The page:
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resistant and protective vehicles. these were more resistant to ied attacks that were harming so many of our troops. we left many of those with the iraqi military. isis has captured those -- one of those. we have bombed the mrap. they cost about $1 million each. they are very expensive vehicles . now we are having to spend money to take them out as well. host: todd harrison is a senior fellow for defense budget at the center for strategic and budgetary assessments. here to answer your questions for the next 25 minutes or so on the "washington journal." let's go to our line for republicans. caller: my name is vista, v-
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i-s-t-a. i'm fascinated by the concept of trying to get the american public to support this war, and it is a war, and financially support -- ask our representatives to support this war when our president will not even identify what we are fighting -- and that is a religious ideology by a people that are savages, that believe that their god is the only god and that only by submission to their god and people submitting to their god will they -- will we, as a civilization, be allowed to live. our president will not recognize that fact. he won't even call the islamists. what do we do about that? how do we approach that problem? we are powerless to do anything like that. -- to do anything about that. it is up to you -- folks like you, sir, that stand up and demand the american public gets
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the truth. host: todd harrison, can you talk about how the administration has tried to sell this effort on capitol hill? what do members of congress have to approve? guest: when the president made his speech last week and laid out who are we fighting, he was trying to be very specific, and the collar might take issue -- the coaller might take issue wih this, that we are not fighting a religion or an ideology. we are fighting specific terrorist groups. he was trying to narrow it down specifically to isis. the groups of people we see carrying out these attacks and activities throughout syria and iraq right now and trying to narrow it to that group. that was part of the selling campaign, if you will, on capitol hill. we haven't seen much of an
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effort to persuade people on capitol hill just yet. quite frankly, they don't need to. they feel they have the authority to conduct the military operations they are planning to conduct. they would love to have additional writ -- approval from congress. but they feel they can go ahead and do without that. they can use money that has been appropriated. we are talking millions and single-digit billions of money, but that is actually small in the overall defense budget. they can move money between accounts and do this. it becomes a serious issue for congress to consider. once we been in this operation and seen the pace of operations after several months, several months into the new fiscal year itt starts on october 1, if continues, and it looks like it is consuming more and more resources, then the pentagon
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would want to come back and ask for additional money. that's when they would have to thata good campaign congress should appropriate additional money for this. independentne for s. caller: how can we afford all this? that's what i want to know. guest: whether or not we can the clear answer is yes, we can afford it. it is whether or not we are willing to spend the money. to put it in perspective, we spend about half $1 trillion per year on defense, -- half a trillion dollars per year on defense, not counting money that we spend on wars. this is tiny in comparison to the dod budget and the overall federal budget.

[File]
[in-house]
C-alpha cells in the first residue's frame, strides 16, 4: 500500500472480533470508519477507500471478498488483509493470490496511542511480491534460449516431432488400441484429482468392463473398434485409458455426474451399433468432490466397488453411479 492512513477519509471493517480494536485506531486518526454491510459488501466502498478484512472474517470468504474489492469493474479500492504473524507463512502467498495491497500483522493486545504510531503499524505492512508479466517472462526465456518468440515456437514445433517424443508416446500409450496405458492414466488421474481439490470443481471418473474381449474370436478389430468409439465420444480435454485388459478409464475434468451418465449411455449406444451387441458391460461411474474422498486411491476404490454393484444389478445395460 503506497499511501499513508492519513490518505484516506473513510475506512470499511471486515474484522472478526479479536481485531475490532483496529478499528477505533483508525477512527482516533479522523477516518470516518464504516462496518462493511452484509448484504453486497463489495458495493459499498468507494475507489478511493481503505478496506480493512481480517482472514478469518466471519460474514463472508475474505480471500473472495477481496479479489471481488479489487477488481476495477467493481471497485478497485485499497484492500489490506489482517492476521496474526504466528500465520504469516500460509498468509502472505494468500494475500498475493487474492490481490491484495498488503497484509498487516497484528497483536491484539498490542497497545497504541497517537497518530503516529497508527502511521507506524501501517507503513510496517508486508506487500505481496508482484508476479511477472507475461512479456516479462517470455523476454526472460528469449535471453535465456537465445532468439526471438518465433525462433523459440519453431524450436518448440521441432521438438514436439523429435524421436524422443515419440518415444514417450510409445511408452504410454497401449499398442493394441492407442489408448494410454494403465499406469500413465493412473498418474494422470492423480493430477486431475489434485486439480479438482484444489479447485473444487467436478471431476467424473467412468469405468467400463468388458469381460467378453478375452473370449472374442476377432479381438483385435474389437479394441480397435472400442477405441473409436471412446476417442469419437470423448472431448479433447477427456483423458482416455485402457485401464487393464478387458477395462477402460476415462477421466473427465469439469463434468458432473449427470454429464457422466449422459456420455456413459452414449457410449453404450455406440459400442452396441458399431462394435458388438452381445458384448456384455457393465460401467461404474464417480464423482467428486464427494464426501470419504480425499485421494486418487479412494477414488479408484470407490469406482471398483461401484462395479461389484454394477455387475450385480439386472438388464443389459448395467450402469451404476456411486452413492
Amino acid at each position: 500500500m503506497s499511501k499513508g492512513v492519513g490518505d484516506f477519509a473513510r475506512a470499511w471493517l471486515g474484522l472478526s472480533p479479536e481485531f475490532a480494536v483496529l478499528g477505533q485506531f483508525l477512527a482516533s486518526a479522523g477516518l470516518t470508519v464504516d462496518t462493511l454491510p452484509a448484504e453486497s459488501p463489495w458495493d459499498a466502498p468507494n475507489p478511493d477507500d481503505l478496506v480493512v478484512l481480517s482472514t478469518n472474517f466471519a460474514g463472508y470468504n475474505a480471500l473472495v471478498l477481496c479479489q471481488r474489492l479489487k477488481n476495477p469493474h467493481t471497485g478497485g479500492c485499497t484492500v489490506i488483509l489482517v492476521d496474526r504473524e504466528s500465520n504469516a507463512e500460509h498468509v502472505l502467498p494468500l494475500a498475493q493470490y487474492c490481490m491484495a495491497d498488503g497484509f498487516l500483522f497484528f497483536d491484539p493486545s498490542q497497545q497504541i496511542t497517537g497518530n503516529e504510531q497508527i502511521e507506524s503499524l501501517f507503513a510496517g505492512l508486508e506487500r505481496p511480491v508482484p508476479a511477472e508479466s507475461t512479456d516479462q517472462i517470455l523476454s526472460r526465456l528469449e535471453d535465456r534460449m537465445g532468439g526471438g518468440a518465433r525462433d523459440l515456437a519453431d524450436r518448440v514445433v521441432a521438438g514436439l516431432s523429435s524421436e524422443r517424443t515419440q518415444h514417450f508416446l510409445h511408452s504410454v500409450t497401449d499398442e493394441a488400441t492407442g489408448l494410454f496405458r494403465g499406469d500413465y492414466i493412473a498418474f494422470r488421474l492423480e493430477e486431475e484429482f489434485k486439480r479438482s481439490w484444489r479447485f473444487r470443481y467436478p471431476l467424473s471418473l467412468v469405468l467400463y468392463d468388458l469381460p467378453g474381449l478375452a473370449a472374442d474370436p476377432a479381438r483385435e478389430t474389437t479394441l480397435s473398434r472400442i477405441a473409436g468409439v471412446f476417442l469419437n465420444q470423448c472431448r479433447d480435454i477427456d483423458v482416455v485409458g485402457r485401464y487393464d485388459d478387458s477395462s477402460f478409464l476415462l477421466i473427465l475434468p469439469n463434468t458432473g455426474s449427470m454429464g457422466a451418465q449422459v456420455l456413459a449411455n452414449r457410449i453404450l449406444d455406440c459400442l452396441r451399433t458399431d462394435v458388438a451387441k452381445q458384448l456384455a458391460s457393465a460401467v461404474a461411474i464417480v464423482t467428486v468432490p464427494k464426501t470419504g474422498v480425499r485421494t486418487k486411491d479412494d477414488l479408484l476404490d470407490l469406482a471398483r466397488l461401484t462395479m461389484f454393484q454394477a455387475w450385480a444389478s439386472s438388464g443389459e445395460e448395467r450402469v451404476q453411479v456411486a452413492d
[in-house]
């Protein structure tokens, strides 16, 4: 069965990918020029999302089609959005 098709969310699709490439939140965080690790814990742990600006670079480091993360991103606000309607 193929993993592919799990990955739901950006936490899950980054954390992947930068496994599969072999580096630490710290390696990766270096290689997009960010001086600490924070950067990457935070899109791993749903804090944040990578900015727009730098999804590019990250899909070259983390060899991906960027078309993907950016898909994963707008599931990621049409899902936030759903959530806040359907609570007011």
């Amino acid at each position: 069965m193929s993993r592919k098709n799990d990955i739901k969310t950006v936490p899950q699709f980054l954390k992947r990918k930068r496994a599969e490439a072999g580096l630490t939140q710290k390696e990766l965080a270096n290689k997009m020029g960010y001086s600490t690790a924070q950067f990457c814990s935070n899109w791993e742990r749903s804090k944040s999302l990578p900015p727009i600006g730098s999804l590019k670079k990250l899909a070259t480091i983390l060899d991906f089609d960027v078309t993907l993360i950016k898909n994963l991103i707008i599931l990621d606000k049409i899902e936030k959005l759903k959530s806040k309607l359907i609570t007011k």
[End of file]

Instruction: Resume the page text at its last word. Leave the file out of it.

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in 2015, the overall federal budget will be about $3.9 trillion. we are talking about billions with a b. this could certainly fit within the federal and defense budget. it is a matter of whether or not we want to do this as a policy issue. host: in terms of bending back the federal budget, the deficit, didn't some of those projections count on winding down the wars in iraq and afghanistan? guest: they do. they counted on some reduction in war spending. but to put this in perspective, what we are spending on afghanistan, even in 2015, the administration requested $54 billion for afghanistan and will only have 11,000 troops there on average throughout the year. we are still spending much more on afghanistan. we will be averaging -- to put that in perspective, that is $1 billion per week we will
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be spending on afghanistan. what we are talking about here, operations against isis, is a fraction of that. war funding is projected to come down in the coming years, but this really doesn't change the object or he that much -- change the trajectory that much, in my opinion. host: going out oklahoma. caller: if we would secure our border and stop letting foreigners coming to the country, we would have little to fear from foreign terrorists. we hand out visas to over one million foreigners entering our country every year. we have nearly 100,000 chinese students studying in america. while we are distracted in the middle east, the russians are and thever the ukraine baltic states of latvia, estonia. the chinese are very active south of the rio grande.
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we are distracted by another conflict in the middle east while this is going on. host: do you want to talk about homeland security spending? guest: when we talk about the defense budget, i think it is important to talk about what is not included there. trillion dollars does include a number of activities that folks would probably think of as needed for the defense of the country in tact howdy -- in totality. to the caller's point about immigration and our southern border, the security issue there, i think what the administration would say is that certainly is an issue and something they should work on, but on 9/11, the terrorist attack was carried out by 19 men who did not immigrate through our southern border. we have a number of other ways that people can get into the country if they want to do harm to the country. one of the chief concerns the